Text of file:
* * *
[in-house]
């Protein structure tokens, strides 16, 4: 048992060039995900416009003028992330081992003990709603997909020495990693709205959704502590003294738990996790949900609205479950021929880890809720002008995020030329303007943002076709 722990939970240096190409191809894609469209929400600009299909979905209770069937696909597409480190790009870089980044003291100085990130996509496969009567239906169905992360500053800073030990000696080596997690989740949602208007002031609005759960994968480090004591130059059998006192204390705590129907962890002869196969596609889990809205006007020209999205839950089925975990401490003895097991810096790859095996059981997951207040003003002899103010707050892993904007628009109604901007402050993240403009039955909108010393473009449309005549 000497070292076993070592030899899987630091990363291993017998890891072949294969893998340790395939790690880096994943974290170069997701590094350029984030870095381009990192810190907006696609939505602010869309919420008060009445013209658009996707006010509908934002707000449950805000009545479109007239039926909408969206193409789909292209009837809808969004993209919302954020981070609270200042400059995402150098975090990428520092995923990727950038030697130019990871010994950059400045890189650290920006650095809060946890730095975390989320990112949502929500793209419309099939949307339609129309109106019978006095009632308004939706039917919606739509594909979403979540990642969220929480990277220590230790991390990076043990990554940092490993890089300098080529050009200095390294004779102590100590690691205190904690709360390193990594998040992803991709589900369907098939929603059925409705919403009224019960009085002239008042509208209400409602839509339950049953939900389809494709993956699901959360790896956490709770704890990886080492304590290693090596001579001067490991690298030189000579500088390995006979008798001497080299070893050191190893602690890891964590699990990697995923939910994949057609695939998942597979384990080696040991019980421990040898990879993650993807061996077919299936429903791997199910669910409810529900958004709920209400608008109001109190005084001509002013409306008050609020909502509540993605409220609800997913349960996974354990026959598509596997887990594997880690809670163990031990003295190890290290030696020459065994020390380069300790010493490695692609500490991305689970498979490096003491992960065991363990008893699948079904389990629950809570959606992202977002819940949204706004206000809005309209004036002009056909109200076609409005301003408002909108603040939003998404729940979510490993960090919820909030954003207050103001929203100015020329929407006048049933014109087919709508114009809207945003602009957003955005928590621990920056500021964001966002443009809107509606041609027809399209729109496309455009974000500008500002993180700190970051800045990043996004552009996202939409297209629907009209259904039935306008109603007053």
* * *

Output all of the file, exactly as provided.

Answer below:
[in-house]
């Protein structure tokens, strides 16, 4: 048992060039995900416009003028992330081992003990709603997909020495990693709205959704502590003294738990996790949900609205479950021929880890809720002008995020030329303007943002076709 722990939970240096190409191809894609469209929400600009299909979905209770069937696909597409480190790009870089980044003291100085990130996509496969009567239906169905992360500053800073030990000696080596997690989740949602208007002031609005759960994968480090004591130059059998006192204390705590129907962890002869196969596609889990809205006007020209999205839950089925975990401490003895097991810096790859095996059981997951207040003003002899103010707050892993904007628009109604901007402050993240403009039955909108010393473009449309005549 000497070292076993070592030899899987630091990363291993017998890891072949294969893998340790395939790690880096994943974290170069997701590094350029984030870095381009990192810190907006696609939505602010869309919420008060009445013209658009996707006010509908934002707000449950805000009545479109007239039926909408969206193409789909292209009837809808969004993209919302954020981070609270200042400059995402150098975090990428520092995923990727950038030697130019990871010994950059400045890189650290920006650095809060946890730095975390989320990112949502929500793209419309099939949307339609129309109106019978006095009632308004939706039917919606739509594909979403979540990642969220929480990277220590230790991390990076043990990554940092490993890089300098080529050009200095390294004779102590100590690691205190904690709360390193990594998040992803991709589900369907098939929603059925409705919403009224019960009085002239008042509208209400409602839509339950049953939900389809494709993956699901959360790896956490709770704890990886080492304590290693090596001579001067490991690298030189000579500088390995006979008798001497080299070893050191190893602690890891964590699990990697995923939910994949057609695939998942597979384990080696040991019980421990040898990879993650993807061996077919299936429903791997199910669910409810529900958004709920209400608008109001109190005084001509002013409306008050609020909502509540993605409220609800997913349960996974354990026959598509596997887990594997880690809670163990031990003295190890290290030696020459065994020390380069300790010493490695692609500490991305689970498979490096003491992960065991363990008893699948079904389990629950809570959606992202977002819940949204706004206000809005309209004036002009056909109200076609409005301003408002909108603040939003998404729940979510490993960090919820909030954003207050103001929203100015020329929407006048049933014109087919709508114009809207945003602009957003955005928590621990920056500021964001966002443009809107509606041609027809399209729109496309455009974000500008500002993180700190970051800045990043996004552009996202939409297209629907009209259904039935306008109603007053």